Yuli Gurriel, Alex Bregman — batting lower in the order once again — and Carlos Beltran are due up for the Astros in the second. Gurriel grounds out to to third on the fifth pitch of the at-bat, and now here’s Bregman making Gray really work. Eight pitches in, he works a full count, and Gray is at 32 pitches through just 1-1/3 innings.

Bregman would ground out on the 10th pitch of the at-bat, on a play not quite close enough to go to video review, but pretty close, nonetheless. And that brings up former Yankees’ slugger Carlos Beltran, whom New York traded to the Rangers last summer before he joined up with the Astros for 2017.

Beltran rips a double to the right field corner, when Gray puts a pitch right into the hot zone portion of the hot zone graphic Fox had put over the strike zone. Couldn’t you see the red, Gray? You throw at the blue squares!

It’s all for naught, though, as Marwin Gonzalez flies out to left. We’ve got our first hit of the game, but are still waiting on that first run.

Sanchez’s first at-bat as a DH goes a lot like every other Yankees’ DH at-bat: it ended with an out. Man, Lance McCullers looks impossible to hit when that curve is working. It’s thrown so hard (for a curve), and the break is huge. Greg Bird can tell you all about it now that he’s back in the dugout after swinging through one.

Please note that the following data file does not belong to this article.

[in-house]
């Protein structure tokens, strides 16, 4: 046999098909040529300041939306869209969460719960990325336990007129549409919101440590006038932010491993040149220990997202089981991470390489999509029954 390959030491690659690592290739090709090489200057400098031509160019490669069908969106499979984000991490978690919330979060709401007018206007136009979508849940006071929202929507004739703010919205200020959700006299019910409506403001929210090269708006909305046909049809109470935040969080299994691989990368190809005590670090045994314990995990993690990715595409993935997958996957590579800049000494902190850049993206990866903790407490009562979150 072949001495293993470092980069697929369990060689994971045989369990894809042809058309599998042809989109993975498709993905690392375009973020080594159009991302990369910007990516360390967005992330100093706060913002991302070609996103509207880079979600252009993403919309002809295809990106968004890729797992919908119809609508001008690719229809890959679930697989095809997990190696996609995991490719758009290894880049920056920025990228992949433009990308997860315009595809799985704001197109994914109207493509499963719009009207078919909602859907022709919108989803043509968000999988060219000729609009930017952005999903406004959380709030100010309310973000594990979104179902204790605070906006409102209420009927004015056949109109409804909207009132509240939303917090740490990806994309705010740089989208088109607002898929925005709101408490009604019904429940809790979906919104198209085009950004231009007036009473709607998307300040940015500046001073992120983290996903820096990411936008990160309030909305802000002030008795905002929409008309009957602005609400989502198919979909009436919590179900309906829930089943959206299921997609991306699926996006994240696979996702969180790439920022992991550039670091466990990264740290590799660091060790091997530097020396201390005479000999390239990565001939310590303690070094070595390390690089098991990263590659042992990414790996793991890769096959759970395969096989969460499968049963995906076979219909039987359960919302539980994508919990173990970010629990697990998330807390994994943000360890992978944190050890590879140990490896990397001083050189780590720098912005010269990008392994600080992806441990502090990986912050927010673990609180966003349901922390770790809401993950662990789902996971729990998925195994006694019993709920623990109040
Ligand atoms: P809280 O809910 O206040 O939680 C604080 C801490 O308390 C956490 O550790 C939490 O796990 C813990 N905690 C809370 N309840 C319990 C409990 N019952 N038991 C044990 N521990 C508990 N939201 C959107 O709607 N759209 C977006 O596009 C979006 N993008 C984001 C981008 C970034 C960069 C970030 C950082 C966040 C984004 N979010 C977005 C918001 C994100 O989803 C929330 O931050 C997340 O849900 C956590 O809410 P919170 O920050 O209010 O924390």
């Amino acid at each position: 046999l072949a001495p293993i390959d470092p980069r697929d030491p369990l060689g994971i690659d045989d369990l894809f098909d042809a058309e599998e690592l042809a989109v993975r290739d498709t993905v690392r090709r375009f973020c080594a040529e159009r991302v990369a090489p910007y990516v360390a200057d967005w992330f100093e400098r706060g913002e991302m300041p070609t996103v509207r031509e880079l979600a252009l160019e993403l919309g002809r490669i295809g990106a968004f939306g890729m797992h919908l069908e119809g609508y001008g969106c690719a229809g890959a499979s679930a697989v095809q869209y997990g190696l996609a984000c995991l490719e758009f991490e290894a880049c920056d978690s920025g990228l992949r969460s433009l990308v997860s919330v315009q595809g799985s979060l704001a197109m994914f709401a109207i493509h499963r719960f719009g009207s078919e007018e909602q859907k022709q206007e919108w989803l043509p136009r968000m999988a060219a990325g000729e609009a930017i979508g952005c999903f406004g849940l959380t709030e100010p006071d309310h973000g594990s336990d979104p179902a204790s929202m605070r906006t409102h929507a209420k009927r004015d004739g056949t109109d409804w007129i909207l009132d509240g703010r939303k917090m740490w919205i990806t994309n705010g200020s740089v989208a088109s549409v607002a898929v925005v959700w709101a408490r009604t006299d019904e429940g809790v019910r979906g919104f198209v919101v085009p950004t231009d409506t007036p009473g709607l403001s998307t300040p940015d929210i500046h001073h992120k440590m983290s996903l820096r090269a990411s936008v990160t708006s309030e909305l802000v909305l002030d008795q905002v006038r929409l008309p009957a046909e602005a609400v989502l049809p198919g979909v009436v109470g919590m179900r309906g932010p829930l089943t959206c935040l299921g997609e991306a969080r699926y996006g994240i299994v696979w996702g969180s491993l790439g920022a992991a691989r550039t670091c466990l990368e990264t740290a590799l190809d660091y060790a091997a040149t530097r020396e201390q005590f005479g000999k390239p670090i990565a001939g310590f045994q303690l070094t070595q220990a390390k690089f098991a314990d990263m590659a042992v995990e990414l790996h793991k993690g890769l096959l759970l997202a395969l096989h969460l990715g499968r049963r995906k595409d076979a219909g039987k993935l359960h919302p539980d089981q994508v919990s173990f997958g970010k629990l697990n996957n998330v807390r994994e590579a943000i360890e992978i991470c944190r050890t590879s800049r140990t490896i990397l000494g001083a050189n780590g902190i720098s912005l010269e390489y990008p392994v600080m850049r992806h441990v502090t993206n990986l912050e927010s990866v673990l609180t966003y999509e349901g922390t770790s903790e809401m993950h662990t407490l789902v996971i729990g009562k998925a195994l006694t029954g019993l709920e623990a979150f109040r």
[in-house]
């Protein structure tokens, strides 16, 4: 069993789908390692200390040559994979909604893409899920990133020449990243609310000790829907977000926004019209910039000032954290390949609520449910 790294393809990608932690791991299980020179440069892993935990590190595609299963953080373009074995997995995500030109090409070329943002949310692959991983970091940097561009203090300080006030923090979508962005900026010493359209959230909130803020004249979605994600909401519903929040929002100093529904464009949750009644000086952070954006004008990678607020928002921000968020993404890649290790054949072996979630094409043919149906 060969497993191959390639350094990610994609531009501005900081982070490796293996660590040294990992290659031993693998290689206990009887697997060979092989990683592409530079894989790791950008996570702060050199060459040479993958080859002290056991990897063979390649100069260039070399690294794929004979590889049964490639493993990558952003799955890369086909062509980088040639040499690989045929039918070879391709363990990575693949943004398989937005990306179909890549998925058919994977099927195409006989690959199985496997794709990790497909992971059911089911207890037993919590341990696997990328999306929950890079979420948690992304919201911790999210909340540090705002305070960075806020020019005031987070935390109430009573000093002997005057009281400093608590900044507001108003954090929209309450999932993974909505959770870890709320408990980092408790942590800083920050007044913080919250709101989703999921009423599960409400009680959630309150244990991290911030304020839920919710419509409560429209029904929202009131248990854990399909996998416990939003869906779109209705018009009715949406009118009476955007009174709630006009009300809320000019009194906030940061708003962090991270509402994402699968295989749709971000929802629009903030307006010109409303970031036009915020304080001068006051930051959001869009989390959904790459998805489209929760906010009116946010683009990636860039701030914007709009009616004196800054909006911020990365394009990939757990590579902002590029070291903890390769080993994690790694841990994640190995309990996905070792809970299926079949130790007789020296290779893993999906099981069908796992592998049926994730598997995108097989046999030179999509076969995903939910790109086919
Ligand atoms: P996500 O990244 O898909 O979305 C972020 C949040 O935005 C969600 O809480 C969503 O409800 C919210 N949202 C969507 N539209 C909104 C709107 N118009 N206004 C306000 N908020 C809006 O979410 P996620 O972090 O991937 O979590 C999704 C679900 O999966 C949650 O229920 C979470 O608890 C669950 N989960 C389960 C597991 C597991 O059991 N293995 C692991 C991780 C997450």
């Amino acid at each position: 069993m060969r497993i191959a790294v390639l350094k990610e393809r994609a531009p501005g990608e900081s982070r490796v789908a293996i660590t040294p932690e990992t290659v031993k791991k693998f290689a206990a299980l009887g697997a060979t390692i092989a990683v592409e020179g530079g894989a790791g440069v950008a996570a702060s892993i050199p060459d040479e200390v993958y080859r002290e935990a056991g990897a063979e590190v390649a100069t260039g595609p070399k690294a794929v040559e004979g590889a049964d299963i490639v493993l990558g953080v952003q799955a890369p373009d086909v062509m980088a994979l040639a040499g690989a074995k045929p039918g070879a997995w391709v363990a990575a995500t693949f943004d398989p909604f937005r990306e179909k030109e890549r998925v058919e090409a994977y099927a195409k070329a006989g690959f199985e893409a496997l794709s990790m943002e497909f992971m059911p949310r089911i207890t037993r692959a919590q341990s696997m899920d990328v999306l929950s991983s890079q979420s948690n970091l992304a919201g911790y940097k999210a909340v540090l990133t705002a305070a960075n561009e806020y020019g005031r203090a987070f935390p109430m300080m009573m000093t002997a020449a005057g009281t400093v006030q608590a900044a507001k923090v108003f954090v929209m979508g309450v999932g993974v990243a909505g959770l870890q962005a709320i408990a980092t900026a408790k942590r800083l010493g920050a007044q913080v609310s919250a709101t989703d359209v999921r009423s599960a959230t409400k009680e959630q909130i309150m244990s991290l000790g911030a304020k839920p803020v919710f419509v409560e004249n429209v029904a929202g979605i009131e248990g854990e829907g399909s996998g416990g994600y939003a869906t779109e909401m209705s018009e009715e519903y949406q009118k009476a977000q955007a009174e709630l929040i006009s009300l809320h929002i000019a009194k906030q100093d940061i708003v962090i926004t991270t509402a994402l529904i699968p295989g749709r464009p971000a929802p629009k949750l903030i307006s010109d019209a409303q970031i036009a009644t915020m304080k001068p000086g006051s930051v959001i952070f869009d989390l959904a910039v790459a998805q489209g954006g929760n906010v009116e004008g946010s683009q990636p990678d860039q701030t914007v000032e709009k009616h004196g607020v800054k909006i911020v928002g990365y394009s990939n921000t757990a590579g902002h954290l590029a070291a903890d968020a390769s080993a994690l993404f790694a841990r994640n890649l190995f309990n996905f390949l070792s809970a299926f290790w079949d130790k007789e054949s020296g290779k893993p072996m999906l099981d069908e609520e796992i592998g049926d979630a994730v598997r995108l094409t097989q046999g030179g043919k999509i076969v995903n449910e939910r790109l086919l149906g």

Starlin Castro grounds out on the second pitch, and McCullers is through two frames on 22 pitches — 19 fewer than Gray.

1st inning

Austin Romine is behind the plate tonight, not Gary Sanchez, with Joe Girardi saying it has to do with how Sonny Gray will pitch with the change. Sanchez is still in the lineup, but as the designated hitter. Hey, it could work out: Yankees’ DHs haven’t done much in the postseason.